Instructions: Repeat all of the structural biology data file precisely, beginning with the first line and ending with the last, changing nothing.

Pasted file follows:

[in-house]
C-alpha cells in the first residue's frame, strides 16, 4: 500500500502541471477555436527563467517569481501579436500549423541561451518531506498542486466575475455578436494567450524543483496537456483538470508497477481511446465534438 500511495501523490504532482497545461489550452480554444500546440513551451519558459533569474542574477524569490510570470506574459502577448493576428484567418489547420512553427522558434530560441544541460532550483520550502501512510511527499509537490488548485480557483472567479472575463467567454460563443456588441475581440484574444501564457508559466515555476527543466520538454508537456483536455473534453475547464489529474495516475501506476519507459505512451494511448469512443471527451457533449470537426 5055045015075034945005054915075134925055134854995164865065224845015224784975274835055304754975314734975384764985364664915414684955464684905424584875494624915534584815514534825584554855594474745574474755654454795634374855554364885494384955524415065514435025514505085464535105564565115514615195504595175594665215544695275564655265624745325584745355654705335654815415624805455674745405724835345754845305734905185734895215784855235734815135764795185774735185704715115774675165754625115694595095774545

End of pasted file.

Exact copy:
[in-house]
C-alpha cells in the first residue's frame, strides 16, 4: 500500500502541471477555436527563467517569481501579436500549423541561451518531506498542486466575475455578436494567450524543483496537456483538470508497477481511446465534438 500511495501523490504532482497545461489550452480554444500546440513551451519558459533569474542574477524569490510570470506574459502577448493576428484567418489547420512553427522558434530560441544541460532550483520550502501512510511527499509537490488548485480557483472567479472575463467567454460563443456588441475581440484574444501564457508559466515555476527543466520538454508537456483536455473534453475547464489529474495516475501506476519507459505512451494511448469512443471527451457533449470537426 5055045015075034945005054915075134925055134854995164865065224845015224784975274835055304754975314734975384764985364664915414684955464684905424584875494624915534584815514534825584554855594474745574474755654454795634374855554364885494384955524415065514435025514505085464535105564565115514615195504595175594665215544695275564655265624745325584745355654705335654815415624805455674745405724835345754845305734905185734895215784855235734815135764795185774735185704715115774675165754625115694595095774545